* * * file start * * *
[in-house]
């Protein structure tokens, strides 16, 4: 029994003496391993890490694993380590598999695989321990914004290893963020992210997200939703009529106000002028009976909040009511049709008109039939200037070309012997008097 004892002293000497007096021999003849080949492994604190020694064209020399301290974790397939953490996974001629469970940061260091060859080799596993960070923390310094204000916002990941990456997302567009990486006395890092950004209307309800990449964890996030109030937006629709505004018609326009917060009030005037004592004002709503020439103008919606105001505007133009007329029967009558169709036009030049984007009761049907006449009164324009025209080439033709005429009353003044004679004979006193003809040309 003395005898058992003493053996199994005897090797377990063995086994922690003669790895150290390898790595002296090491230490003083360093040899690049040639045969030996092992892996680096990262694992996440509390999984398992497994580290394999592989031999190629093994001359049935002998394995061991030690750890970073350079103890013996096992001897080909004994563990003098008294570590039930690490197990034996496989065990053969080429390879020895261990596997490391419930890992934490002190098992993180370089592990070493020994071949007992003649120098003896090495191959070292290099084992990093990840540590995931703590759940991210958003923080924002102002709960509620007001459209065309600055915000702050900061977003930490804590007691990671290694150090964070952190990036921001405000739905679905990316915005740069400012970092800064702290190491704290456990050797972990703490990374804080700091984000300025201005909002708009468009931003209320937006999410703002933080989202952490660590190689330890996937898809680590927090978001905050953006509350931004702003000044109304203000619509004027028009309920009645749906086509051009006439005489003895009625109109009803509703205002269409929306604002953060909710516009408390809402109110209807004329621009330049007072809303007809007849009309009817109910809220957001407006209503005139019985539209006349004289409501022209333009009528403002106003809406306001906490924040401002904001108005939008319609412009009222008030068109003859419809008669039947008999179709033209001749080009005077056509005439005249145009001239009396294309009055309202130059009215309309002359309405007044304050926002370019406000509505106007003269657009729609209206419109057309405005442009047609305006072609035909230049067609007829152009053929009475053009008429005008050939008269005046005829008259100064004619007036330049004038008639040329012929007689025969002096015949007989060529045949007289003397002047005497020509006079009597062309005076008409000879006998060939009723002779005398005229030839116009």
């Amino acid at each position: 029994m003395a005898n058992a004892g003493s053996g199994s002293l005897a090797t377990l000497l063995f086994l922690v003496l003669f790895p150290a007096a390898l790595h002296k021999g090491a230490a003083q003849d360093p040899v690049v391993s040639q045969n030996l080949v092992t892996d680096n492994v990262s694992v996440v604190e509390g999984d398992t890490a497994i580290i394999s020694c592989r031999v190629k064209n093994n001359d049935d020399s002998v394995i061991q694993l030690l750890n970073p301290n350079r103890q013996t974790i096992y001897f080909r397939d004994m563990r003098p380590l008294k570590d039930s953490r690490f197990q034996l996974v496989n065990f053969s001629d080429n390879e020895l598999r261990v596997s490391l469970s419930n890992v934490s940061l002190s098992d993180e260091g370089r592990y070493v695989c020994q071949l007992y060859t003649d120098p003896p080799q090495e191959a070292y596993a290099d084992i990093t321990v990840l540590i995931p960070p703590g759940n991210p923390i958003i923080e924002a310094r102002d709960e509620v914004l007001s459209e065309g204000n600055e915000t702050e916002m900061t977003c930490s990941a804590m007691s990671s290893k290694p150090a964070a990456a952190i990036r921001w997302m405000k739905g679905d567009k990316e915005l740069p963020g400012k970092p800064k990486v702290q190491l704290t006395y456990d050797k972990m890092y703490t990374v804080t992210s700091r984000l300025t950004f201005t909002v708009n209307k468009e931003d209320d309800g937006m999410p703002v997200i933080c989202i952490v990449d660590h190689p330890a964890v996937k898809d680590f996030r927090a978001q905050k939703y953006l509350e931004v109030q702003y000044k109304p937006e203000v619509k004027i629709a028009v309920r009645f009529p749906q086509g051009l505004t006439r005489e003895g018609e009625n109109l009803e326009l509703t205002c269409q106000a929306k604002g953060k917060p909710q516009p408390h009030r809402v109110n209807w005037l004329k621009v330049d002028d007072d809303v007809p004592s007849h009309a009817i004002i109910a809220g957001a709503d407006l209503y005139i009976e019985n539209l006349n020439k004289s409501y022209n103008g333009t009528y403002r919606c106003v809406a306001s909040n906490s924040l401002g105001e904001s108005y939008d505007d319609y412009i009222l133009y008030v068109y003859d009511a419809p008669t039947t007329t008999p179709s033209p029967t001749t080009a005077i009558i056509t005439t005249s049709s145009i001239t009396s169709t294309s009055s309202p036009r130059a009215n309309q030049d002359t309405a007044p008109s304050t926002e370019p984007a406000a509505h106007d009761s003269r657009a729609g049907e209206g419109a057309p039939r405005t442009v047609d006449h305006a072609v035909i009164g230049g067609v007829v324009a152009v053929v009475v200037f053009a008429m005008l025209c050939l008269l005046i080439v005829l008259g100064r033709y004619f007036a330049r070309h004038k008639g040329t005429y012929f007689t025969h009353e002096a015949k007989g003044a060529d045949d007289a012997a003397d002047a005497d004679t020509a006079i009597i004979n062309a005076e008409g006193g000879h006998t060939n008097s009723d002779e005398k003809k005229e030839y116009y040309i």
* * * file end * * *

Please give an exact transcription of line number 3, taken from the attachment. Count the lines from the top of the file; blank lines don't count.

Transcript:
């Amino acid at each position: 029994m003395a005898n058992a004892g003493s053996g199994s002293l005897a090797t377990l000497l063995f086994l922690v003496l003669f790895p150290a007096a390898l790595h002296k021999g090491a230490a003083q003849d360093p040899v690049v391993s040639q045969n030996l080949v092992t892996d680096n492994v990262s694992v996440v604190e509390g999984d398992t890490a497994i580290i394999s020694c592989r031999v190629k064209n093994n001359d049935d020399s002998v394995i061991q694993l030690l750890n970073p301290n350079r103890q013996t974790i096992y001897f080909r397939d004994m563990r003098p380590l008294k570590d039930s953490r690490f197990q034996l996974v496989n065990f053969s001629d080429n390879e020895l598999r261990v596997s490391l469970s419930n890992v934490s940061l002190s098992d993180e260091g370089r592990y070493v695989c020994q071949l007992y060859t003649d120098p003896p080799q090495e191959a070292y596993a290099d084992i990093t321990v990840l540590i995931p960070p703590g759940n991210p923390i958003i923080e924002a310094r102002d709960e509620v914004l007001s459209e065309g204000n600055e915000t702050e916002m900061t977003c930490s990941a804590m007691s990671s290893k290694p150090a964070a990456a952190i990036r921001w997302m405000k739905g679905d567009k990316e915005l740069p963020g400012k970092p800064k990486v702290q190491l704290t006395y456990d050797k972990m890092y703490t990374v804080t992210s700091r984000l300025t950004f201005t909002v708009n209307k468009e931003d209320d309800g937006m999410p703002v997200i933080c989202i952490v990449d660590h190689p330890a964890v996937k898809d680590f996030r927090a978001q905050k939703y953006l509350e931004v109030q702003y000044k109304p937006e203000v619509k004027i629709a028009v309920r009645f009529p749906q086509g051009l505004t006439r005489e003895g018609e009625n109109l009803e326009l509703t205002c269409q106000a929306k604002g953060k917060p909710q516009p408390h009030r809402v109110n209807w005037l004329k621009v330049d002028d007072d809303v007809p004592s007849h009309a009817i004002i109910a809220g957001a709503d407006l209503y005139i009976e019985n539209l006349n020439k004289s409501y022209n103008g333009t009528y403002r919606c106003v809406a306001s909040n906490s924040l401002g105001e904001s108005y939008d505007d319609y412009i009222l133009y008030v068109y003859d009511a419809p008669t039947t007329t008999p179709s033209p029967t001749t080009a005077i009558i056509t005439t005249s049709s145009i001239t009396s169709t294309s009055s309202p036009r130059a009215n309309q030049d002359t309405a007044p008109s304050t926002e370019p984007a406000a509505h106007d009761s003269r657009a729609g049907e209206g419109a057309p039939r405005t442009v047609d006449h305006a072609v035909i009164g230049g067609v007829v324009a152009v053929v009475v200037f053009a008429m005008l025209c050939l008269l005046i080439v005829l008259g100064r033709y004619f007036a330049r070309h004038k008639g040329t005429y012929f007689t025969h009353e002096a015949k007989g003044a060529d045949d007289a012997a003397d002047a005497d004679t020509a006079i009597i004979n062309a005076e008409g006193g000879h006998t060939n008097s009723d002779e005398k003809k005229e030839y116009y040309i």